Just to be clear, it was BP that caused what is now generally recognized as the worst environmental disaster in American history.
It was BP that provided unsound information about the crisis and its aftermath, creating a false sense that the spill could be more easily contained than was reasonable to imagine.
It was BP that tried to prevent monitoring of the spill that so threatens the Gulf Coast and the environments and economies of Louisiana, Mississippi, Alabama and Florida.
So now that President Obama is getting a little tougher on the company—and it should be emphasized that the White House remains far too cautious a player—who are key Republicans in Congress feeling sorry for?
After Obama successfully pressured BP to guarantee that it would set aside at least $20 billion in an accountability escrow fund that will be used to meet the needs of Gulf Coast residents who have lost—or will lose—their homes and their livelihoods as a result of the spill, one of the most powerful Republicans in the House apologized.
As the ranking member of the House Committee on Energy and Commerce, Texas Congressman Joe Barton opened the committee hearing with BP CEO Tony Hayward: “I'm ashamed of what happened in the White House yesterday. I think it is a tragedy in the first proportion that a private corporation can be subjected to what I would characterize as a shakedown—in this case a $20 billion shakedown—with the attorney general of the United States, who is legitimately conducting a criminal investigation and has every right to do so to protect the American people, participating in what amounts to a $20 billion slush fund that's unprecedented in our nation's history, which has no legal standing, which I think sets a terrible precedent for our nation's future."
Then, speaking directly to Hayward, Barton added: "I'm not speaking for anyone else, but I apologize. I do not want to live in a county where anytime a citizen or a corporation does something that is legitimately wrong, [it is] subject to some sort of political pressure that, again, in my words, amounts to a shakedown."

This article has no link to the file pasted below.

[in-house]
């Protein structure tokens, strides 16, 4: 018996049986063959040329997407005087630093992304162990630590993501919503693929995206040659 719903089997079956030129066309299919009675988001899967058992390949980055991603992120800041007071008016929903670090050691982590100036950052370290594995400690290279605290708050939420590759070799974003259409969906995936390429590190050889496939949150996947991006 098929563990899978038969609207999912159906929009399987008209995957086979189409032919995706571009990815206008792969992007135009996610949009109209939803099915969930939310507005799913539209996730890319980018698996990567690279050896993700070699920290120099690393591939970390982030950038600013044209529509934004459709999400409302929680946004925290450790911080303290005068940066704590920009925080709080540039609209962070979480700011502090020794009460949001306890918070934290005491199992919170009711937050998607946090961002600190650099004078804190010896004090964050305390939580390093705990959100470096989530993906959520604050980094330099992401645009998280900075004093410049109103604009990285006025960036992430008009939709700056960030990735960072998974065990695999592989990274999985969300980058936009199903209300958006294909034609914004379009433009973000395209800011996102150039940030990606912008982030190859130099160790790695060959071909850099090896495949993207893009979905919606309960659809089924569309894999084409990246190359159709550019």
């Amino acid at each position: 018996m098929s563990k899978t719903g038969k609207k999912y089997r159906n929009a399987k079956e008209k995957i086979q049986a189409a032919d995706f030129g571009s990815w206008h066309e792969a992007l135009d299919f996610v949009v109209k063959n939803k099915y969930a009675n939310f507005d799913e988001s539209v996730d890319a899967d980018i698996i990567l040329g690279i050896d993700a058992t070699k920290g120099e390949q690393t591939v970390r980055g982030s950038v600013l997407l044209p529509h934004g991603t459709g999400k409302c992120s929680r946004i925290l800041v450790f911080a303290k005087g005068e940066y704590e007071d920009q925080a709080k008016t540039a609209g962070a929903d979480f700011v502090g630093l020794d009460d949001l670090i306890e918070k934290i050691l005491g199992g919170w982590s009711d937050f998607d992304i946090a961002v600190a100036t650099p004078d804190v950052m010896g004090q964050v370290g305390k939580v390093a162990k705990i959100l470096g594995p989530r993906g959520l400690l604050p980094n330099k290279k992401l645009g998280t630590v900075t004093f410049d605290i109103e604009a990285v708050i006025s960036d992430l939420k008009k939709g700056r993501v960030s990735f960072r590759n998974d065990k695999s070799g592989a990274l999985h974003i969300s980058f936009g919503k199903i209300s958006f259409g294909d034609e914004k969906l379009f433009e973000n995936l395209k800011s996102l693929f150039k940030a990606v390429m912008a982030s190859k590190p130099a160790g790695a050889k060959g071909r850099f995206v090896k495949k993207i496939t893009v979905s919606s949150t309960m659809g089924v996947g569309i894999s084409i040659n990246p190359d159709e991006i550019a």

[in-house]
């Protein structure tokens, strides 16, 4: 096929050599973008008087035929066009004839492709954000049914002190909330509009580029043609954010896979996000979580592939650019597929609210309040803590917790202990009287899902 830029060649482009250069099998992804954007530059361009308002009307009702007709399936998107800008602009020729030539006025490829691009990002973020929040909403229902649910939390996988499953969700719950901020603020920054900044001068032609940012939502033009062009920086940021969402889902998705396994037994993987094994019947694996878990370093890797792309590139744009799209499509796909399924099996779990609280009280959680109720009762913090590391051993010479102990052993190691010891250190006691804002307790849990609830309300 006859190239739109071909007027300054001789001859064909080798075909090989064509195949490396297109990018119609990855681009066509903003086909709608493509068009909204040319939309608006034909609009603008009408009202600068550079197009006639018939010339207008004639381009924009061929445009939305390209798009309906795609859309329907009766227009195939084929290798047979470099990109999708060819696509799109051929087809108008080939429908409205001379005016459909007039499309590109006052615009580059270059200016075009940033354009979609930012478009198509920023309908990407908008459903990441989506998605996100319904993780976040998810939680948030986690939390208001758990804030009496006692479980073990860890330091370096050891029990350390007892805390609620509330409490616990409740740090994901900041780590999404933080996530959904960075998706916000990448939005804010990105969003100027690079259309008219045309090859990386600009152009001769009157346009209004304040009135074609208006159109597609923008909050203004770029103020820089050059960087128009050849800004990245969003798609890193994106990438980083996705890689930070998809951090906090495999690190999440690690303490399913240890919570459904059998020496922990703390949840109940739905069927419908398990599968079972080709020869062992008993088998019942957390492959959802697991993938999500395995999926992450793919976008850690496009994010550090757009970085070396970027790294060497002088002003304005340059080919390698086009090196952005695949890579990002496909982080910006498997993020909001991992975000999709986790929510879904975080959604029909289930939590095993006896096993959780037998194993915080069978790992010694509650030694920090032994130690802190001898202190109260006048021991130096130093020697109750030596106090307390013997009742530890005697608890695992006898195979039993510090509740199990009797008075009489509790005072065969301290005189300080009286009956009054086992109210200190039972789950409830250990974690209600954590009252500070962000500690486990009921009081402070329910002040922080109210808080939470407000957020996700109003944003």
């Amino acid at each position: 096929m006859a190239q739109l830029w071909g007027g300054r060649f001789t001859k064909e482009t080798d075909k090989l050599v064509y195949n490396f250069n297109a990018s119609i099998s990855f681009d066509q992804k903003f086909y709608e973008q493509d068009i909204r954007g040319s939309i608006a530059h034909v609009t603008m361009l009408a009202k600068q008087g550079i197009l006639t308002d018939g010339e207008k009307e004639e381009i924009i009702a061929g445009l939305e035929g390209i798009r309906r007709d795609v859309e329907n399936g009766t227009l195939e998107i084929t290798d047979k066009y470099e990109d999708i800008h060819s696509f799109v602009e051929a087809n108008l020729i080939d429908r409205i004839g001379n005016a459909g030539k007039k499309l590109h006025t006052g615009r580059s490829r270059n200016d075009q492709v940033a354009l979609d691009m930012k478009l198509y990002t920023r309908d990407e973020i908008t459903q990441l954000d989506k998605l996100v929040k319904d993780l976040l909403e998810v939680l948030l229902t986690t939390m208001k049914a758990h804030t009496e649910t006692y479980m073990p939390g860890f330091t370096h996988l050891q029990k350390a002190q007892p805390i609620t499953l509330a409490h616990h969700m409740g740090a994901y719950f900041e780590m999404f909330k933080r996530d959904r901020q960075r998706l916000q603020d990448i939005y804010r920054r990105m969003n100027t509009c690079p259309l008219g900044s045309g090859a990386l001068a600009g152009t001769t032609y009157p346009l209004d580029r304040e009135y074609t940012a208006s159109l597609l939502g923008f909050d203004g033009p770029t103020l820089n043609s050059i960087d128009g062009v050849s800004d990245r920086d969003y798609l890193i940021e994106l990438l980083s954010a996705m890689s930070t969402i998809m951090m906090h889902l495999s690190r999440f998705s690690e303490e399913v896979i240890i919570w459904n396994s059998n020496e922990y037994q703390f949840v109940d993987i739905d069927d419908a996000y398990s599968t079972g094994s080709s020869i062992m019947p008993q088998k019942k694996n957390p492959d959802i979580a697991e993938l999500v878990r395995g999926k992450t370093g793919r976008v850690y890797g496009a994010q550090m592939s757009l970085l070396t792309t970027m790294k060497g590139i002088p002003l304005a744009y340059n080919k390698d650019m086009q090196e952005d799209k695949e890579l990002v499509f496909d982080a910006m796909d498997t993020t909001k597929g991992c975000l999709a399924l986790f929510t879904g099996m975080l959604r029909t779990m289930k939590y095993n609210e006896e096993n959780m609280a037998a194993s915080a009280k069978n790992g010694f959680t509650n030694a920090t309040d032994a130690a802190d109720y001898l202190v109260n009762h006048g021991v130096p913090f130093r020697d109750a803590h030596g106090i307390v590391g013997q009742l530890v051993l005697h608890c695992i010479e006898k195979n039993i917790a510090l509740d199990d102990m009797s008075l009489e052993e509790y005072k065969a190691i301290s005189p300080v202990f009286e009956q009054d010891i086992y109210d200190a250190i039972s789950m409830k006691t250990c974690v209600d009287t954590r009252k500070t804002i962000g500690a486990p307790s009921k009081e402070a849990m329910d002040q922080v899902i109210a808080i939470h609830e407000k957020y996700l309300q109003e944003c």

Barton's not an outlier. Other prominent Republicans are rallying to BP's defense. Minnesota Congressman Michele Bachmann counseled that: "[If] I was the head of BP, I would let the signal get out there—'We're not going to be chumps, and we're not going to be fleeced.' And they shouldn't be. They shouldn't have to be fleeced and make chumps to have to pay for perpetual unemployment and all the rest—they've got to be legitimate claims."
The problem, explained Bachmann is not BP but Obama. "The other thing we have to remember is that Obama loves to make evil whatever company it is that he wants to get more power from," griped the conservative Congresswoman.
Congressman Ed Markey, the Massachusetts Democrat, had the right official response: "Not only is the compensation fund that was created yesterday...not a slush fund, and not a shakedown.... (Rather) it was the government of the United States working to protect the most vulnerable citizens we have in our country right now. It is BP's spill, but it is America's ocean."
The unofficial response should be to hand Republicans like Barton and Bachmann the microphone and invite them to continue to apologize to a company that is now so untrusted—and unpopular—that, according to a new Gallup/USA Today poll, 59 percent of Americans say it should be required "to pay for all costs associated with the Gulf of Mexico oil spill even if it drives the company out of business."